The legendary Sebastiao Salgado at the opening for his “Kuwait 1991” show at  Tagore Gallery Show, March 30, 2017.

Sebastiao Salgado, “Kuwait, 1991,” at Tagore Gallery.

and, the Howard Greenberg Gallery had a show of the work of Magnum’s Alex Majoli, who’s chiarascuro  lighting has the power of a modern Caravaggio, with all the drama and theater of Grand Opera, without music or words, which included this-

Alex Majoli, of Magnum Photos, faced these Sao Paolo, Brazilian, Police in 2014, with just his camera, and took this Photograph. Seen at Howard Greenberg.

This past week, at the beautiful new show by the Artist Robert Longo, the Contemporary Master of Charcoal Drawing, I had a deja vu moment-

The Artist Robert Longo DREW this work, “Untitled (Riot Cops), 2016,” possibly inspired by a Photograph, in the safety of his studio, brought back memories of Mr. Majoli’s, above.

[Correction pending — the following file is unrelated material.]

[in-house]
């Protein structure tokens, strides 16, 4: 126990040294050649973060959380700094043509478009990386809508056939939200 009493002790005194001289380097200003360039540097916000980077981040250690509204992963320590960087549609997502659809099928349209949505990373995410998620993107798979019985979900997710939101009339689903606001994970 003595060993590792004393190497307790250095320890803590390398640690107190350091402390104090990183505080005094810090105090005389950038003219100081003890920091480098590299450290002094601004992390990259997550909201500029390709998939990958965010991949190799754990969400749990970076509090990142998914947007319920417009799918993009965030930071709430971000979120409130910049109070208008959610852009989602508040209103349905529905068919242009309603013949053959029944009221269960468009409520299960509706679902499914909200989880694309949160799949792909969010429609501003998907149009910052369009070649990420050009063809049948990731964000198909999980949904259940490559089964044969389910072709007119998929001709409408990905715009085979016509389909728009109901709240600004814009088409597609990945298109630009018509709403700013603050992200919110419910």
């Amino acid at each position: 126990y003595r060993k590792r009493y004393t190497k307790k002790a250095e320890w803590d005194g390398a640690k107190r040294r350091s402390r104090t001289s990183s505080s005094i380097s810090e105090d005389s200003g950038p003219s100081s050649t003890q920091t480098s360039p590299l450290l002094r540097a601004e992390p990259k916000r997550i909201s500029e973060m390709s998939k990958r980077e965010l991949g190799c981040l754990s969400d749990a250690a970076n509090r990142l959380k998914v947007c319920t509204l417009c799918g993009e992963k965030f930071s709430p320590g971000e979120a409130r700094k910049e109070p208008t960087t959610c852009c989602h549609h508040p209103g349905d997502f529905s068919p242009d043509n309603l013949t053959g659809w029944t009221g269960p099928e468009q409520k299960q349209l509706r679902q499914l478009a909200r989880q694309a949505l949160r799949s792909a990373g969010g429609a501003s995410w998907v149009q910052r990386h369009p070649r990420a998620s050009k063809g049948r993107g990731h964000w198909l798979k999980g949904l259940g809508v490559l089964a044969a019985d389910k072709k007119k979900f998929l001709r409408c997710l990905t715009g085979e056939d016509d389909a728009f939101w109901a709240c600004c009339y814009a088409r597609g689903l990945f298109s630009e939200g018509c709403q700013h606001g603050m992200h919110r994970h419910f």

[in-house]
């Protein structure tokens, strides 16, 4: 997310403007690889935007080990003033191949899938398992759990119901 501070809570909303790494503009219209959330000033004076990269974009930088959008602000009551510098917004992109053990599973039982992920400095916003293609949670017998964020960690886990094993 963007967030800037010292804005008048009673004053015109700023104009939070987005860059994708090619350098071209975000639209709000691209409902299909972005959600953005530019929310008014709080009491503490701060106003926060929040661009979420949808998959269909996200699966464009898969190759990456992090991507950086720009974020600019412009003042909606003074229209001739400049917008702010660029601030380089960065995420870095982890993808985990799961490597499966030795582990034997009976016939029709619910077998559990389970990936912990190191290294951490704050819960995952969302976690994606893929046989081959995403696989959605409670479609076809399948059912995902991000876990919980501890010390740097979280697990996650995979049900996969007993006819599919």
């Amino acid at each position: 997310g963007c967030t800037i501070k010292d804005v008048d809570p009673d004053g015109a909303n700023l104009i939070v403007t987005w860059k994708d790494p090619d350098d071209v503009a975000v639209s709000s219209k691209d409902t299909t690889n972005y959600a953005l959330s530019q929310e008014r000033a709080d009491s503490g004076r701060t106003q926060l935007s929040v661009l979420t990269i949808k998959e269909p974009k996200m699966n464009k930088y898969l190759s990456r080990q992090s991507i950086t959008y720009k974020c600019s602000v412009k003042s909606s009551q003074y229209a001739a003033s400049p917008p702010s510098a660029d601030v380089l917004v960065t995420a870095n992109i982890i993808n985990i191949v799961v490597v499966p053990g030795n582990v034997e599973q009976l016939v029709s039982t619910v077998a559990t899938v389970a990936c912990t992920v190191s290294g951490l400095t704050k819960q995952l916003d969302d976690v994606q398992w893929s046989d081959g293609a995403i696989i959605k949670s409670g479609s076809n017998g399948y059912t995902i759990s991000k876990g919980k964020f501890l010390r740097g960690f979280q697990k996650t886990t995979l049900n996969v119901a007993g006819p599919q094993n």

Or, two-

Robert Longo “Untitled (Raft at Sea)” 2016-17, (both works at Metro Pictures), totals 24 FEET wide. These are Drawings!

His show, “The Destroyer Cycle,” at Metro Pictures as I write this, consists of 12 powerful, typically brilliantly executed, black and white charcoal drawings. The press release states- “For each exhibited work, Longo has developed a technique that reflects the medium of the drawing’s source image.” Specifically about the one above, it says it is- “A composite image partially sourced from the cover of a Doctors Without Borders publication, the drawing depicts refugees on a raft amidst the vast, turbulent Mediterranean Sea.” Curious to learn more, I reached out to Doctors Without Borders/Médecins Sans Frontières (MSF, as they are known), who kindly provided me with what may be one of those “images partially sourced?” In any event, it’s an amazing photo in it’s own right, taken by Will Rose (of  Rose & Sjolander)-

Will Rose, of Rose + Sjolander, December 18, 2015

MSF provided this information about it-